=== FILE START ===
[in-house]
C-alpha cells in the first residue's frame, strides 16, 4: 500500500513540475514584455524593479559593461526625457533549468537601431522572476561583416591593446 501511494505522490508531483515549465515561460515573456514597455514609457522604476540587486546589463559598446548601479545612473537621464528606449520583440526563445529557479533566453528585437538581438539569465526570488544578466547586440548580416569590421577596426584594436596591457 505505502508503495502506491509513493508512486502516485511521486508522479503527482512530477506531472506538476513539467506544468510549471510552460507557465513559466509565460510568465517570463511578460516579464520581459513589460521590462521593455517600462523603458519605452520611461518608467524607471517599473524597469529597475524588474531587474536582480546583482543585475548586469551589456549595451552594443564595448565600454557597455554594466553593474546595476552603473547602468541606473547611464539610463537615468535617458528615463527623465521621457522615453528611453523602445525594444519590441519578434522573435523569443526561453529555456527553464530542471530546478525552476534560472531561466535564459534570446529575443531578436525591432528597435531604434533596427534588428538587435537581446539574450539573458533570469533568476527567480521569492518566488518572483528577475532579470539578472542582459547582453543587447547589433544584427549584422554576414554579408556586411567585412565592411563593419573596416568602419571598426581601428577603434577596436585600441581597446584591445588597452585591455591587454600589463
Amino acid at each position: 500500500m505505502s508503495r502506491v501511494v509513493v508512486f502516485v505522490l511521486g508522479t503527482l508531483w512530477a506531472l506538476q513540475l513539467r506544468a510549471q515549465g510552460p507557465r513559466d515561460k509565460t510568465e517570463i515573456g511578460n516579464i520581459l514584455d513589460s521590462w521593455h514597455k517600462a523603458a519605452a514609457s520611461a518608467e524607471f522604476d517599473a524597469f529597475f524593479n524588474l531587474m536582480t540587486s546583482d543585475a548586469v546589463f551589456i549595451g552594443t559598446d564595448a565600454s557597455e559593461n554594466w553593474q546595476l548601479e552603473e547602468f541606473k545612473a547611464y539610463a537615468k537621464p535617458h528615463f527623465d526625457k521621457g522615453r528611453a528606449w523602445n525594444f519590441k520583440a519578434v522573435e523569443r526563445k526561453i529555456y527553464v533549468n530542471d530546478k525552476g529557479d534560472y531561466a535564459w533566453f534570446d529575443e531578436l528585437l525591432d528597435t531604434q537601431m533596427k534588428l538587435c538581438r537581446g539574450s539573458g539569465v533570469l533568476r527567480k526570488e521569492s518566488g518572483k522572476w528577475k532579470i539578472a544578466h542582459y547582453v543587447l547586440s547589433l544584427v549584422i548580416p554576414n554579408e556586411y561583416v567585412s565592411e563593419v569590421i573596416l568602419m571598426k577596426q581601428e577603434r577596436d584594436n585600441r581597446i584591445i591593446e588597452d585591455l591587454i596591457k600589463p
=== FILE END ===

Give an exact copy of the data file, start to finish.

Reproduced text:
[in-house]
C-alpha cells in the first residue's frame, strides 16, 4: 500500500513540475514584455524593479559593461526625457533549468537601431522572476561583416591593446 501511494505522490508531483515549465515561460515573456514597455514609457522604476540587486546589463559598446548601479545612473537621464528606449520583440526563445529557479533566453528585437538581438539569465526570488544578466547586440548580416569590421577596426584594436596591457 505505502508503495502506491509513493508512486502516485511521486508522479503527482512530477506531472506538476513539467506544468510549471510552460507557465513559466509565460510568465517570463511578460516579464520581459513589460521590462521593455517600462523603458519605452520611461518608467524607471517599473524597469529597475524588474531587474536582480546583482543585475548586469551589456549595451552594443564595448565600454557597455554594466553593474546595476552603473547602468541606473547611464539610463537615468535617458528615463527623465521621457522615453528611453523602445525594444519590441519578434522573435523569443526561453529555456527553464530542471530546478525552476534560472531561466535564459534570446529575443531578436525591432528597435531604434533596427534588428538587435537581446539574450539573458533570469533568476527567480521569492518566488518572483528577475532579470539578472542582459547582453543587447547589433544584427549584422554576414554579408556586411567585412565592411563593419573596416568602419571598426581601428577603434577596436585600441581597446584591445588597452585591455591587454600589463
Amino acid at each position: 500500500m505505502s508503495r502506491v501511494v509513493v508512486f502516485v505522490l511521486g508522479t503527482l508531483w512530477a506531472l506538476q513540475l513539467r506544468a510549471q515549465g510552460p507557465r513559466d515561460k509565460t510568465e517570463i515573456g511578460n516579464i520581459l514584455d513589460s521590462w521593455h514597455k517600462a523603458a519605452a514609457s520611461a518608467e524607471f522604476d517599473a524597469f529597475f524593479n524588474l531587474m536582480t540587486s546583482d543585475a548586469v546589463f551589456i549595451g552594443t559598446d564595448a565600454s557597455e559593461n554594466w553593474q546595476l548601479e552603473e547602468f541606473k545612473a547611464y539610463a537615468k537621464p535617458h528615463f527623465d526625457k521621457g522615453r528611453a528606449w523602445n525594444f519590441k520583440a519578434v522573435e523569443r526563445k526561453i529555456y527553464v533549468n530542471d530546478k525552476g529557479d534560472y531561466a535564459w533566453f534570446d529575443e531578436l528585437l525591432d528597435t531604434q537601431m533596427k534588428l538587435c538581438r537581446g539574450s539573458g539569465v533570469l533568476r527567480k526570488e521569492s518566488g518572483k522572476w528577475k532579470i539578472a544578466h542582459y547582453v543587447l547586440s547589433l544584427v549584422i548580416p554576414n554579408e556586411y561583416v567585412s565592411e563593419v569590421i573596416l568602419m571598426k577596426q581601428e577603434r577596436d584594436n585600441r581597446i584591445i591593446e588597452d585591455l591587454i596591457k600589463p